DigiTwins partner Prof. George Church from Harvard Medical School and his group are taking multiple approaches towards the medicine of the future with advances in long-read sequencing and cell/organoid differentiation for autologous transplantation.
The induced-pluripotent stem cell (iPSC) technology has opened new frontiers to regeneration and organ replacement. Many protocols have been generated and optimized to derive different human cell types for developmental and therapeutic purposes. In our lab, we are interested in generating any cell type found in the body faster and more efficiently than ever before using combinations of transcription factors (TF) found in our complete human TFome library. With all the human TFs at our disposal, we have shown fast differentiation of neurons and oligodendrocytes that can be used to treat neurological and neurodegenerative diseases like Alzheimer’s and Multiple Sclerosis among others. We are also working to vascularize the organoids we are growing from differentiating iPSCs, in order to enable nutrients and oxygen to penetrate deep inside these tissues. This will promote growth and development of complex organs and tissues that mimic what we see in vivo.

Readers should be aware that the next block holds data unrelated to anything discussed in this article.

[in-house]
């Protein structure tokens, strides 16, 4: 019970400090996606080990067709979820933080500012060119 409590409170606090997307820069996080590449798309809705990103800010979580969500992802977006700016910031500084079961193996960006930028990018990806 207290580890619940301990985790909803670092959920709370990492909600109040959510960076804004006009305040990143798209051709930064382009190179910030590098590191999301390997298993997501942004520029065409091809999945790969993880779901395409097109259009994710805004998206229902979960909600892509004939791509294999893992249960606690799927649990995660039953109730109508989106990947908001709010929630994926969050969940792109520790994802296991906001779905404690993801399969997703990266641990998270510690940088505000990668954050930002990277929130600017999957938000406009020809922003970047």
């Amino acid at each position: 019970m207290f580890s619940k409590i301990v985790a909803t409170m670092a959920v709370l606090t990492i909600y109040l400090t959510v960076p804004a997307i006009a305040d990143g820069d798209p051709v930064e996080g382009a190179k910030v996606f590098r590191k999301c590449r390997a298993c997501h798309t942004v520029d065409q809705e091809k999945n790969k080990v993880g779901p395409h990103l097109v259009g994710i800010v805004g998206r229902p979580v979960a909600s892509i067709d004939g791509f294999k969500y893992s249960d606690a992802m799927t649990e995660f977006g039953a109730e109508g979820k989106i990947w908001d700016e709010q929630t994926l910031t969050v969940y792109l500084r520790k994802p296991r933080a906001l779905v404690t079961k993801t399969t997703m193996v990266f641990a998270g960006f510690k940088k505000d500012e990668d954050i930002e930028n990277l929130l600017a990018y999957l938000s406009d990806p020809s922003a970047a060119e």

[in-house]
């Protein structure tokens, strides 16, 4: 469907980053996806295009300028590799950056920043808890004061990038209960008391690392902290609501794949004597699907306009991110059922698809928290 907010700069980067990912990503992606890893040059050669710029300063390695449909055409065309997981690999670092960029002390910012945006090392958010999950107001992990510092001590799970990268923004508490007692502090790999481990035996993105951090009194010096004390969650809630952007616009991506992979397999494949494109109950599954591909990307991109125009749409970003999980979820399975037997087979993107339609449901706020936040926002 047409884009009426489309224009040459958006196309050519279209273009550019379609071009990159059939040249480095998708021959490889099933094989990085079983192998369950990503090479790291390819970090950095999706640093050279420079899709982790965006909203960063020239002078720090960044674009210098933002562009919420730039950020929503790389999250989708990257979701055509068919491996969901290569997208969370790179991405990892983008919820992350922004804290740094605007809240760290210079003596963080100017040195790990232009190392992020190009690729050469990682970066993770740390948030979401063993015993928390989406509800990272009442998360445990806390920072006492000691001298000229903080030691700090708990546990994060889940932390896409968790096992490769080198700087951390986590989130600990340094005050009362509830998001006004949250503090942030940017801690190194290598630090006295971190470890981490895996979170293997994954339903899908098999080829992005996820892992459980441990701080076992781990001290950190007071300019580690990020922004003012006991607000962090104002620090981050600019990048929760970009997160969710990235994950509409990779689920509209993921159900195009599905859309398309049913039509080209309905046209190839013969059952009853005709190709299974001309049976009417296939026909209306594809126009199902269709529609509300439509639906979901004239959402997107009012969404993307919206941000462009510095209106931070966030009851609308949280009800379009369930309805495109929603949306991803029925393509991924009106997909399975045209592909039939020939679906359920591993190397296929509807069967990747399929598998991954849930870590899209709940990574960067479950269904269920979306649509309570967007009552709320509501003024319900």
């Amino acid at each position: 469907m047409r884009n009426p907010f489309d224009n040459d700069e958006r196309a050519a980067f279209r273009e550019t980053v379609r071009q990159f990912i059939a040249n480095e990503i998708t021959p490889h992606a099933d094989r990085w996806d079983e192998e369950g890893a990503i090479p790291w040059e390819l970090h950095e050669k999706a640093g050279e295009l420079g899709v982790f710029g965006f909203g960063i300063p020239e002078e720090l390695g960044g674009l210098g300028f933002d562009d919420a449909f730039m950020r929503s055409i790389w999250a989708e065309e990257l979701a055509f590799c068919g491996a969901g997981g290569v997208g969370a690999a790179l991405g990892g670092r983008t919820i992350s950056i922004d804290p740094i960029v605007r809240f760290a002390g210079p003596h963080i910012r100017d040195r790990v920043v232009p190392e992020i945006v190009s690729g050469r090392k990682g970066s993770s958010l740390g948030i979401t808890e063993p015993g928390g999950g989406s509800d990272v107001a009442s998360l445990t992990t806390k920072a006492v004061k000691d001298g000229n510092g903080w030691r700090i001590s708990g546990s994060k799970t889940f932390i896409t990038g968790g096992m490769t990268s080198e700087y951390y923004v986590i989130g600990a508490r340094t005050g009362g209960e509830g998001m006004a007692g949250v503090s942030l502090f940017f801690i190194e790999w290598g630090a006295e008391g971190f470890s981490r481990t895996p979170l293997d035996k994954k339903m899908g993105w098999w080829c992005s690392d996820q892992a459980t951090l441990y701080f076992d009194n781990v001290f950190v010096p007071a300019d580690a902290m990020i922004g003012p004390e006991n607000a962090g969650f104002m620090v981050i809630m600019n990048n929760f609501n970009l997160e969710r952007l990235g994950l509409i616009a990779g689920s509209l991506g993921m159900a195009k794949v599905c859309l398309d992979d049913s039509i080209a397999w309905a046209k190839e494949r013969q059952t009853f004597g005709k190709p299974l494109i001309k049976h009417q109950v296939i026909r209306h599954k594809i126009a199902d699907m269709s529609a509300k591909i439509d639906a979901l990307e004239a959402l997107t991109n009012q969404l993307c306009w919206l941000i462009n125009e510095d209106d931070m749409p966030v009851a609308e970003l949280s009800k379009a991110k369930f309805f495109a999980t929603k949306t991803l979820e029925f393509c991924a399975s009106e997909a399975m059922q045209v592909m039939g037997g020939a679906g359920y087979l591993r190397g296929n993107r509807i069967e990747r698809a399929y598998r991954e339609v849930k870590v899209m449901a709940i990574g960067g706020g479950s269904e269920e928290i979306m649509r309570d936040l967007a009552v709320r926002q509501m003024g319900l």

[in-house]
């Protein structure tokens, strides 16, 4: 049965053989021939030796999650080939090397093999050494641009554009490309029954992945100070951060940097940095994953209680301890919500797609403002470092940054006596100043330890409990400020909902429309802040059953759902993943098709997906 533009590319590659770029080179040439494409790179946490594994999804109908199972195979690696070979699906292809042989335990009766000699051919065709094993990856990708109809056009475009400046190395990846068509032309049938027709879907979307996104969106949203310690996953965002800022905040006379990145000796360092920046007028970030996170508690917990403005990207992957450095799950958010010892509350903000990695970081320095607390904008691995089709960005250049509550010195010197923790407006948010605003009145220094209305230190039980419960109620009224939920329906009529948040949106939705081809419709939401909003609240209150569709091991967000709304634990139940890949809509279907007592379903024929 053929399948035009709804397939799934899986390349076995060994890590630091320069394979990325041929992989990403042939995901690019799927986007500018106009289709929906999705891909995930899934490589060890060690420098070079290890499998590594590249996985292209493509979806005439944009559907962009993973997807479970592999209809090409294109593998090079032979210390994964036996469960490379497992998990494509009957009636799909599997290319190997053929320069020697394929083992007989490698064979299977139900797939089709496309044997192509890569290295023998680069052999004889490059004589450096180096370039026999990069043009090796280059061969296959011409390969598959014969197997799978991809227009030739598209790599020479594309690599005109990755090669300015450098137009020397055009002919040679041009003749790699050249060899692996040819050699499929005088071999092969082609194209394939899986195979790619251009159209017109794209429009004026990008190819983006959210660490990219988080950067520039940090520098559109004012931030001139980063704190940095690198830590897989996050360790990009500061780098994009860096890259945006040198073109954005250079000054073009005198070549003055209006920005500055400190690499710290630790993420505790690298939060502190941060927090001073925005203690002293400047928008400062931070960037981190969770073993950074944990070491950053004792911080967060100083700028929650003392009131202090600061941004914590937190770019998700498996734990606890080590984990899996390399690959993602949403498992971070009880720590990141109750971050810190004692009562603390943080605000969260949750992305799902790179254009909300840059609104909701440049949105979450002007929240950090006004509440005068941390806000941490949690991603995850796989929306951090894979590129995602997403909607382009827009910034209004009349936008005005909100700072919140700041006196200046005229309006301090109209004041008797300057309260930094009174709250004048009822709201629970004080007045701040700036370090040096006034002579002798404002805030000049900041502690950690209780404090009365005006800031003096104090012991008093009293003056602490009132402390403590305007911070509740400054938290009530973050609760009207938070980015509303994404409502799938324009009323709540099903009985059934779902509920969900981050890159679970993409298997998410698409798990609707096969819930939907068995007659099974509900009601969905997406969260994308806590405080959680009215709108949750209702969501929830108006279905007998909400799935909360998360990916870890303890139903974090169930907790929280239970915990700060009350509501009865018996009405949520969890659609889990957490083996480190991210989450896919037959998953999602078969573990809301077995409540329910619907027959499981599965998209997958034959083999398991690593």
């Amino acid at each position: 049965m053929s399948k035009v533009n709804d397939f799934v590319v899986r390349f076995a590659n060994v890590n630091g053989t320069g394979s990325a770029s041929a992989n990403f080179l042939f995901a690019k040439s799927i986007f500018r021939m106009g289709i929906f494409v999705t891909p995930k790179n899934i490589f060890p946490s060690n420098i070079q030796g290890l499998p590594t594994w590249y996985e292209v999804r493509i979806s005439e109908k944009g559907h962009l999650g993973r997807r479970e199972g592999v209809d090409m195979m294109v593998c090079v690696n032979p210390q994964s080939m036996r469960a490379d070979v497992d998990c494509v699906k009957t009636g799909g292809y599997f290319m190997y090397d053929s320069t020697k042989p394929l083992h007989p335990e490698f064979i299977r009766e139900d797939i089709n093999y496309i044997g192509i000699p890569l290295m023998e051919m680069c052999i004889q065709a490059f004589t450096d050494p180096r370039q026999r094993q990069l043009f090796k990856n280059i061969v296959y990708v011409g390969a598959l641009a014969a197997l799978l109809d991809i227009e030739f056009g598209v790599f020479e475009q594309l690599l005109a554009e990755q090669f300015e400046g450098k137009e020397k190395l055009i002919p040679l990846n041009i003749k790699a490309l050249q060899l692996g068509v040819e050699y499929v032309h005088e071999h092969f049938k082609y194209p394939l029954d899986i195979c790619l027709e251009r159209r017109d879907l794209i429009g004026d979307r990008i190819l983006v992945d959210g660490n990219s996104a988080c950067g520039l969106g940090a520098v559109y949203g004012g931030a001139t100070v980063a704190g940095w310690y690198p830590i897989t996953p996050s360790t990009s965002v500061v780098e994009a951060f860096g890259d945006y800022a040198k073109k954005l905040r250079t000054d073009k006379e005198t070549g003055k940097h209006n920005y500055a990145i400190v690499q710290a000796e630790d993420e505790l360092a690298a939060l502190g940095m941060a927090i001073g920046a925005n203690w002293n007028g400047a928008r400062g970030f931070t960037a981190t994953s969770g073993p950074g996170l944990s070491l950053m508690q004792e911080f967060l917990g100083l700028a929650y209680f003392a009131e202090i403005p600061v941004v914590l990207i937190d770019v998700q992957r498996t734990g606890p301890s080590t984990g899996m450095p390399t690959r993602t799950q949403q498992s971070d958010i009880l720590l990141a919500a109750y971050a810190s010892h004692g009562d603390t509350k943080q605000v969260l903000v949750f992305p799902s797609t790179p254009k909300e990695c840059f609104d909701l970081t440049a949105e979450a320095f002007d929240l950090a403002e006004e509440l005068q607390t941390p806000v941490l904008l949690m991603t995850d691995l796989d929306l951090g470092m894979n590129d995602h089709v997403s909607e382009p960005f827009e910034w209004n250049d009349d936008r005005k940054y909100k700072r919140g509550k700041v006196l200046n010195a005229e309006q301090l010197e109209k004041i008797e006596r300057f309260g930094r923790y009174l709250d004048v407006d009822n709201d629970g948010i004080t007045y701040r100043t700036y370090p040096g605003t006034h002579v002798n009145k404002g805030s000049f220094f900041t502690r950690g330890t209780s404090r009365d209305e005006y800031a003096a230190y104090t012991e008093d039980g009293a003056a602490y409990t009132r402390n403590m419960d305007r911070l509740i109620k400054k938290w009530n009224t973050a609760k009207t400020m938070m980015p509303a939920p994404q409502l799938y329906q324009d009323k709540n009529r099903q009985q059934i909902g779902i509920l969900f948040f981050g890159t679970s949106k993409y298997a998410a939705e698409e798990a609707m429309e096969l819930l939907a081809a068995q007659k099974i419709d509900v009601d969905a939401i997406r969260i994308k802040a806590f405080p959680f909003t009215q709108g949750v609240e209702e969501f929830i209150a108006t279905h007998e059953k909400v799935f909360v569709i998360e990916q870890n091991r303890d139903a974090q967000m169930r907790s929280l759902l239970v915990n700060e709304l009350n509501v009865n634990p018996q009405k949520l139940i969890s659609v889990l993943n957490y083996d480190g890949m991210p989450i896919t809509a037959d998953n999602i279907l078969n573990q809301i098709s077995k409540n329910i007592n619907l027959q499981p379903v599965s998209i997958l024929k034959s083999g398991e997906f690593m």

One additional promising example comes from our collaboration with another Harvard lab whereby iPSCs were induced to differentiate into kidney podocyte cells in defined cellular media. These cells were then used to engineer a Glomerulus-on-a-chip microfluidic device that can be used to test biological functions of normal vs diseased kidney cells, and also enable drug screening in human rather than non-human animal models.
In another recent publication from our lab, we expand the uses of the CRISPR/Cas9 toolbox to tracing and recording genetic information from differentiating cells and developing tissues and assessing the final accumulation changes over time by sequencing. We can use this technology to track the cells we transplant and understand how well they graft in different individuals, and at what efficiencies they contribute to the desired cell population, as we collect more personalized medical information for future patients.
Our group is also working very hard to establish alternative DNA sequencing platforms that accelerate easy, fast, low-cost, and efficient sequencing of complex mammalian genomes. Among them, nanopore sequencing, where a electric current applied to small molecular pores differentiates each base of the DNA as it is being synthesized by the polymerase, has tremendous potential to synthesize longer DNA fragments that can be read in real-time in more portable sequencing devices. Sequencing whole genomes cheaply is at the crux of personalized medicine and our efforts are moving us closer to the <$1000 genome in the very near future.